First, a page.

Highlighting the global ubiquity of such pouches, Minagawa-Webster said: "We've seen a number of different territories adopting them in quite different ways. In Asia, they are widely used for personal-care products and detergent refills, while in Latin America they are employed as motor-oil packaging. Whatever the sector, however, it always allows brands to maintain their image, especially in instances where space is at a premium."

As well as flexibility, recycling continues to be something of a bugbear for the packaging industry. Looking to tackle this particular problem head on, Bosch, a Stuttgart-based supplier of filling and packaging solutions, has pioneered the use of dust-tight, fully recyclable sealed paper packaging.

Said to be ideally suited to a wide range of products, including sugar, grains and flour, the company's paper-based system is said to seal just as effectively as a comparable plastic package. Bosch has also partnered with Billerudkorsnäs, a Swedish pulp and paper manufacturer, to create a paper product that can maintain its shape while also being stretchable – attributes that make it suitable for use in standard vertical form fill machines.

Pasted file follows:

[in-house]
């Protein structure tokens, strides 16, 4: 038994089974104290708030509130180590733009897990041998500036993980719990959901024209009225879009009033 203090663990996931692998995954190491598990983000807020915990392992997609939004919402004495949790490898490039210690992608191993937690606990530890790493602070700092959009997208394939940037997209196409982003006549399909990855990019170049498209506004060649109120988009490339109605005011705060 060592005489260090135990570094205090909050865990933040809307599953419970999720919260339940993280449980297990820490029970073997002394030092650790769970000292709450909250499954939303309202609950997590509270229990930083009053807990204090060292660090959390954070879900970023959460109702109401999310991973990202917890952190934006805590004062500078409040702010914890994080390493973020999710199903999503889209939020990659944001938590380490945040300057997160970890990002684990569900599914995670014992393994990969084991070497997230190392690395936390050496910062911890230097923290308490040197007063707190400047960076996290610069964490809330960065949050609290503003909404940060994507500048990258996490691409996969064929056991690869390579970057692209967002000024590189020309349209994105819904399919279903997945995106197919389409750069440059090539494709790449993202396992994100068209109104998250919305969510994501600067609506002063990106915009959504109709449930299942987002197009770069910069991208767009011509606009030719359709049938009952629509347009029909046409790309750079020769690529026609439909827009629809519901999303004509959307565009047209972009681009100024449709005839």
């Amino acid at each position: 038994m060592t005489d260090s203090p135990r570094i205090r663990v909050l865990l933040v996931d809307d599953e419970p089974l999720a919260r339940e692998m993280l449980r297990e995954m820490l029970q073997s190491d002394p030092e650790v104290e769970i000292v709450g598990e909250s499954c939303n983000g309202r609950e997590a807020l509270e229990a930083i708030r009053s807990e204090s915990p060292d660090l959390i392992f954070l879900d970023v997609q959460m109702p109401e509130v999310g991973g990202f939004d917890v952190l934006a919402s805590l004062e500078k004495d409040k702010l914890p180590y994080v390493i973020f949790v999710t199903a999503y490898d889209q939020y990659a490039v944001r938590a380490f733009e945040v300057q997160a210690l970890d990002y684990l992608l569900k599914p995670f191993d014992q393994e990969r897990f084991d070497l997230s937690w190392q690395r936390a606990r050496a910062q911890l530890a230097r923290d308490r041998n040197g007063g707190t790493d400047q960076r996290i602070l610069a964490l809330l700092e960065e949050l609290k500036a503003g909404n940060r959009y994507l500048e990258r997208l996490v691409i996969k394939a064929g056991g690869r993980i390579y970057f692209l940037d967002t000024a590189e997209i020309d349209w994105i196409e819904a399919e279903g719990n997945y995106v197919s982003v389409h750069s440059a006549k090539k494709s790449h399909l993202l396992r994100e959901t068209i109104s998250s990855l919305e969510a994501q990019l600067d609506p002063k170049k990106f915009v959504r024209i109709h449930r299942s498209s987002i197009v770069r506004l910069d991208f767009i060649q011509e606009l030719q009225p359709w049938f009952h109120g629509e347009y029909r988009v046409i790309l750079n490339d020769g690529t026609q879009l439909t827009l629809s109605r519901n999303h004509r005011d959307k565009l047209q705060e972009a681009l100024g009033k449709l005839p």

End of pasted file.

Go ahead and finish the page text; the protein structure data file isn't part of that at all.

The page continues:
Commenting on the challenge of matching the throughput and efficiency of plastic with a paper-based product, Marcus Velezmoro, one of Bosch's Senior Sales Managers, said: "While shifting from plastic to paper has an obvious appeal for many businesses, we had to ensure we delivered the required performance levels in order to make it cost effective."

Photo: Premium pouch packaging.
Premium pouch packaging.
Photo: Premium pouch packaging.
Premium pouch packaging.
Photo: Bosch’s sealable paper range.
Bosch's sealable paper range.
Photo: Bosch’s sealable paper range.
Bosch's sealable paper range.

Pack Expo 2017 was held from 25-27 September at the Las Vegas Convention Center. The event featured more than 2,000 exhibitors and attracted 25,000 domestic attendees, as well as 5,000 visitors from 125 countries and territories.

Anna Huddleston, Special Correspondent, Las Vegas

Content provided by Picture: HKTDC Research